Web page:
I m p o r t a n c e   o f   l i g h t -  a r t i f i c i a l

“No lights, Camera, Action!” Why doesn’t anyone use lights when making web videos? When he started shooting “Barry Lyndon” back in 1970, the great director Stanley Kubrick had a problem. It was a historical drama and he wanted all of the night time interiors to look totally natural, as if in an oil painting. Of course, in 18th Century England, the only form of lighting was candles, which are entirely unsuitable to light a feature film. Everyone who has ever seen pictures of a film set will know it is always surrounded by a forest of lights. That’s because film is not very sensitive to light and since every frame only has 1/25th of a second to get exposed, a lot of light is needed to capture all of the detail. Kubrick solved his problem by borrowing lenses from NASA that had been specially made to work in the very low light conditions of space – nothing else existed at the time, and the result is staggeringly beautiful.
Nowadays, the technology behind electronic camera chips has advanced beyond all recognition, driven by the need to put cameras into phones that anyone can use, even while waiting at a bus stop after a night’s clubbing. DSLR cameras, in particular, have allowed the most cumbersome amateurs to take professional-looking shots in very low light conditions. These chip-based cameras are now replacing even feature film cameras: the night time shots in “Skyfall” barely had any artificial light added to boost the ambient levels. All of which begs the question, why use lights any more? Most videos shot for the web certainly don’t use artificial lights. DSLR cameras are so sensitive, why bother?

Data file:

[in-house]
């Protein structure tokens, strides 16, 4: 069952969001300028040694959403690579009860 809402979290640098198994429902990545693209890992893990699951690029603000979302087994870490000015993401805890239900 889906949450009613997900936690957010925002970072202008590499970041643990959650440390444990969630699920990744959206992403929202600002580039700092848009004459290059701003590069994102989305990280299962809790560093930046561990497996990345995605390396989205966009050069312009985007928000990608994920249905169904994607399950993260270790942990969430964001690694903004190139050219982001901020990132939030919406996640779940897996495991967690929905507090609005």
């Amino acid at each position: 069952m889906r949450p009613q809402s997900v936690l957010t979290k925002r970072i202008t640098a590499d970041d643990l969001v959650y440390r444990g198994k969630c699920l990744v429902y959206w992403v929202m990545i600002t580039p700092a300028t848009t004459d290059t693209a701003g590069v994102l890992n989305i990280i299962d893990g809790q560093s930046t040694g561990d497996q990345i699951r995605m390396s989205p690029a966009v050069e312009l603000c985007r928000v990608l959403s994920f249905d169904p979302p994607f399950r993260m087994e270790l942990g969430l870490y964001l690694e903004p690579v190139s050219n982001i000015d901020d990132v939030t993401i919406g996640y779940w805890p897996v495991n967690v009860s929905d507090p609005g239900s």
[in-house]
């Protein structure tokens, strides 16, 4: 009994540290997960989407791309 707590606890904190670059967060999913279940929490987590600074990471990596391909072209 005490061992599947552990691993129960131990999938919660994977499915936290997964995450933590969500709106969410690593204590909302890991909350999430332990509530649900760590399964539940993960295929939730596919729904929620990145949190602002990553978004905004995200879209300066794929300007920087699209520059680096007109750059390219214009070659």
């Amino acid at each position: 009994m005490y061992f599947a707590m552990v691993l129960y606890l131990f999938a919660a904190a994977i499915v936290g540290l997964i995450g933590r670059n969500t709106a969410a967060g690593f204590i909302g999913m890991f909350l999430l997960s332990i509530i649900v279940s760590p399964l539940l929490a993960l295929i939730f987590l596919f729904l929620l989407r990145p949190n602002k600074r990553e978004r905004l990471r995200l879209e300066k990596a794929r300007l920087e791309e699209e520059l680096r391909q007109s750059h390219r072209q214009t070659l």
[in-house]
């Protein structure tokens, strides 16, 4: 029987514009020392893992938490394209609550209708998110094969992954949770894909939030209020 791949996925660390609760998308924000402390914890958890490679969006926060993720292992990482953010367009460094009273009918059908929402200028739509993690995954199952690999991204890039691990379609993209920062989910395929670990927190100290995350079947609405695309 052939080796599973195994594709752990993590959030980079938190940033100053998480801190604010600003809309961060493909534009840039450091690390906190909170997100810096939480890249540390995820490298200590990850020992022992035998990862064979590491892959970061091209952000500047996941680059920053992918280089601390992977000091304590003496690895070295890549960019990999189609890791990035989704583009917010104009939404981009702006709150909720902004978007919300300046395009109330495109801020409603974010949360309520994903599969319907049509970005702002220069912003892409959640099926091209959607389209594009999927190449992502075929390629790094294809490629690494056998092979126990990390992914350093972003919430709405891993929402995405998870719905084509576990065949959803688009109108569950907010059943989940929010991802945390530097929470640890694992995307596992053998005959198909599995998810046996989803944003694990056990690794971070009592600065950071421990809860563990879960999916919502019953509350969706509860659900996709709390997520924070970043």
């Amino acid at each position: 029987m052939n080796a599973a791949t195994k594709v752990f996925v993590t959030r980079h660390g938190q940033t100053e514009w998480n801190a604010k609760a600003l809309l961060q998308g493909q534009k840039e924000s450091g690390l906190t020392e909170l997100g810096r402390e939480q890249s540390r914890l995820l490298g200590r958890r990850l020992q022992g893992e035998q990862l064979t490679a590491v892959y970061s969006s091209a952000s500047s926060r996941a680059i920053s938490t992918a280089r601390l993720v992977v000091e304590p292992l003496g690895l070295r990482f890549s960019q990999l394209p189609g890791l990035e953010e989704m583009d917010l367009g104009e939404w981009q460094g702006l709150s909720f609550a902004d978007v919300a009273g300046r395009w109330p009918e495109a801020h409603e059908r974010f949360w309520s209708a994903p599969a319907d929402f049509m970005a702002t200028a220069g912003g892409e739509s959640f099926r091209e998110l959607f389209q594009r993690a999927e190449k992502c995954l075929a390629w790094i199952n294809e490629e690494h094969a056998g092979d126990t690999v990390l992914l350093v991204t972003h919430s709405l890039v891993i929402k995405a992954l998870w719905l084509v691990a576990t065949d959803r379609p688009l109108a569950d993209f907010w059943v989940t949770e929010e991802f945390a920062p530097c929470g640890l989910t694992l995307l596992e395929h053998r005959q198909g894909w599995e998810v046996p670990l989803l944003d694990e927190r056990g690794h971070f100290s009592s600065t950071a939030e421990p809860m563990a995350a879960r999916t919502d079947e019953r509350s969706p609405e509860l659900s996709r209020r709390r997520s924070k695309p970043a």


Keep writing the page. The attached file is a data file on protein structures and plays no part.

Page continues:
The simple answer is that everything looks better when it’s lit properly. That means shot deliberately with appropriate lighting. Models look beautiful because they are lit. The clothes they are wearing look beautiful because they are lit. The close-up shot of a fountain pen nib in a TV commercial looks beautiful because it’s been lit. Lighting allows you to paint perfect highlights and shadows. You can control how everything looks, and whether your audience will desire what it is you are showing them. Retailers know this: they go to great efforts to make sure everything in their shops are lit to perfection. What all the makers of cheap web videos forget is that they are making TV ads. Just because their film is appearing in someone’s website, it doesn’t mean they are not trying to sell something. The viewer is still being asked to do something, whether it’s to buy a product, make a donation to charity, or alter their behaviour in some way. Having complete control over how something looks is essential to whether the viewer responds in the desired way.
No one chooses to watch a TV ad, so they are made to look as beautiful as possible. A camera that can shoot images in near-darkness is very clever. Producing a dull and muddy video is not.

< Ordinary objects on a desk can suddenly look exciting with just one light in the right place. (film by chrismugford.com)

                                                                                                                                                                                                                                                                                                                                           

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